As shown in the drawing, it can be confirmed that the parallel imaging method according to the present invention provides better image quality in comparison to other methods in the related art.

FIG. 3 is a graph for comparing performances in the related art and according to the present invention.

FIG. 3 is a graph showing the degree of difference between a true image and the reconstructed image, and respective curves indicate the change of the sum of absolute difference (SAD) values according to the number of repetitions of imaging. The x-axis represents the number of repetitions of imaging, and the y-axis represents the SAD value.

As the SAD value becomes small, the image reconstruction is performed well, while as the number of repetitions is increased, the SAD value according to the present invention becomes smallest. The above-described graph is a graph showing the resultant images reconstructed using the 64-line data in the case where noise is present. As can be confirmed from the drawing, according to the iterative SENSE technique in the related art, the image error abruptly diverges as the number of repetitions is increased, whereas according to the present invention, the image can be reconstructed more stably.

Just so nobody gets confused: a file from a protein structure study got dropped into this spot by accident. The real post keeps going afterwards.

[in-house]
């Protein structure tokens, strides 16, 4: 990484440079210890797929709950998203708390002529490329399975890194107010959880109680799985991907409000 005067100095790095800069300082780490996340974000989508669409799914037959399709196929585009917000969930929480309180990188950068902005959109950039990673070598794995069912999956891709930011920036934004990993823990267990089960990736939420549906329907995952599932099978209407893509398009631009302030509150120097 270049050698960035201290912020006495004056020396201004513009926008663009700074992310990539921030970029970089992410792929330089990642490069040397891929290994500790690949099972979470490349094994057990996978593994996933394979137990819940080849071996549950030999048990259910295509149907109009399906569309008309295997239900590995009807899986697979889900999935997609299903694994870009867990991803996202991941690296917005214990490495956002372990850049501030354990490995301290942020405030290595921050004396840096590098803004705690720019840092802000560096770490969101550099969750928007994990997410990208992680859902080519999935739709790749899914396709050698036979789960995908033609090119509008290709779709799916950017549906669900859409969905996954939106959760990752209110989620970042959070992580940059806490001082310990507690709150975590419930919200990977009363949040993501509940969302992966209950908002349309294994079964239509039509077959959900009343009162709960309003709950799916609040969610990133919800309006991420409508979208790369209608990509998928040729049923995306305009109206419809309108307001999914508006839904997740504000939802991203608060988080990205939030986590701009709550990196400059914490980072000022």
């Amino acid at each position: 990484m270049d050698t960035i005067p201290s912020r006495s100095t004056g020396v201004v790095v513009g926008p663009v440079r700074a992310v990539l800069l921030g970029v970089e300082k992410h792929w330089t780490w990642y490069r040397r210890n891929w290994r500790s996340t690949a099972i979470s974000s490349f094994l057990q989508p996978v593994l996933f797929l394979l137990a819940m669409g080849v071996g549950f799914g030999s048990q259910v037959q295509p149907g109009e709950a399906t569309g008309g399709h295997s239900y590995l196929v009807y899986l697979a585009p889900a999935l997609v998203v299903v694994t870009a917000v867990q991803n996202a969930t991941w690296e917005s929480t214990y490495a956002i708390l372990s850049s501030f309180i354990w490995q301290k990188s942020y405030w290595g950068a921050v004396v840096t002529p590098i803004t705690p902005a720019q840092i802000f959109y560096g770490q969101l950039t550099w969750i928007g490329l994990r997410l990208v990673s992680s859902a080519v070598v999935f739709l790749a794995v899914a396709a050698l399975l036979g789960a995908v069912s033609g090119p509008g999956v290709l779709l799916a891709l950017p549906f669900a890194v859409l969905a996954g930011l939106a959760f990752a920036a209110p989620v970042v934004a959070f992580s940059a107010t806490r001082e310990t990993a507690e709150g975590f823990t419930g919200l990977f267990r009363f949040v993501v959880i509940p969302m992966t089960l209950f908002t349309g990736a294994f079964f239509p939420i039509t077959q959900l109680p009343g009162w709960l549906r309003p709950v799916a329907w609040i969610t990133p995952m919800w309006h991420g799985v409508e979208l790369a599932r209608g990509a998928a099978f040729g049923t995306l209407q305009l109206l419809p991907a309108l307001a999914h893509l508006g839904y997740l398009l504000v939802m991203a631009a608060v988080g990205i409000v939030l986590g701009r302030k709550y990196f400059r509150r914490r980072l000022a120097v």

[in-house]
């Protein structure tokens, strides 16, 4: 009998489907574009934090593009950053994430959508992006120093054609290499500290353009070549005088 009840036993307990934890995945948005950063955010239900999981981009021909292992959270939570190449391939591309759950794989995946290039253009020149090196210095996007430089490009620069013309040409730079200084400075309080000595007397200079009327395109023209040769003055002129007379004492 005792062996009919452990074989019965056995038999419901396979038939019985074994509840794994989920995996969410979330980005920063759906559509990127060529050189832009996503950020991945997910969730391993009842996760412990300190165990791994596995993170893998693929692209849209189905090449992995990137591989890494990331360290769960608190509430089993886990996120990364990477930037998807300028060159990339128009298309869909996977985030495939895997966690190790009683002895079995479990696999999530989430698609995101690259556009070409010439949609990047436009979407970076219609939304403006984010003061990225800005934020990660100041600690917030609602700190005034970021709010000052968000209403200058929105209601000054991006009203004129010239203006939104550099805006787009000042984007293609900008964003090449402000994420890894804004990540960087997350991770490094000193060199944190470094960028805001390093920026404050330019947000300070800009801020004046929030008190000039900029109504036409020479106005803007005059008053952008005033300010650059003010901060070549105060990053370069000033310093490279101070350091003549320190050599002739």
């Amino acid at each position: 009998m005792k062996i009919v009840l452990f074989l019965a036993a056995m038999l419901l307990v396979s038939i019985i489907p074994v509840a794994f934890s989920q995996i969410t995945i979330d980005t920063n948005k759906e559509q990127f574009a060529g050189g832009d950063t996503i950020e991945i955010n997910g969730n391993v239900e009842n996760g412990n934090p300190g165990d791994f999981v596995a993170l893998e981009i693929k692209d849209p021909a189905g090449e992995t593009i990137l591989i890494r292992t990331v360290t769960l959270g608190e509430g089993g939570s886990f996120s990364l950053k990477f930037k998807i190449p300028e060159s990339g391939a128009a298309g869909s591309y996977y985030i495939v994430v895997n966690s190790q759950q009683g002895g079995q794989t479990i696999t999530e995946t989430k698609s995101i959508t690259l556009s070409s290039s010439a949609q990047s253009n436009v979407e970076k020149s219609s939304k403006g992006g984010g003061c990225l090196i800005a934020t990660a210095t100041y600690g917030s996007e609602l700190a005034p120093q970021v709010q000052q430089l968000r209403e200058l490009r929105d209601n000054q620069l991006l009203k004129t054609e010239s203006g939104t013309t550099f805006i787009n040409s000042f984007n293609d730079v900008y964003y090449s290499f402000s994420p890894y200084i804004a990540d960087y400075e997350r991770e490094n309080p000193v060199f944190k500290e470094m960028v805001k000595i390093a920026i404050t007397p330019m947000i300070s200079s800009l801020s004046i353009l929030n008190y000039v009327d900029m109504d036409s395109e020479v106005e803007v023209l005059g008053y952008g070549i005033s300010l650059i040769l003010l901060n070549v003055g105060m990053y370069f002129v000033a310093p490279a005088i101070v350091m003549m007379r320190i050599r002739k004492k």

Although preferred embodiments of the present invention have been described for illustrative purposes, the scope of the present invention is not limited to the described embodiments, and those skilled in the art will appreciate that various modifications, additions and substitutions are possible, without departing from the scope and spirit of the invention as disclosed in the accompanying claims.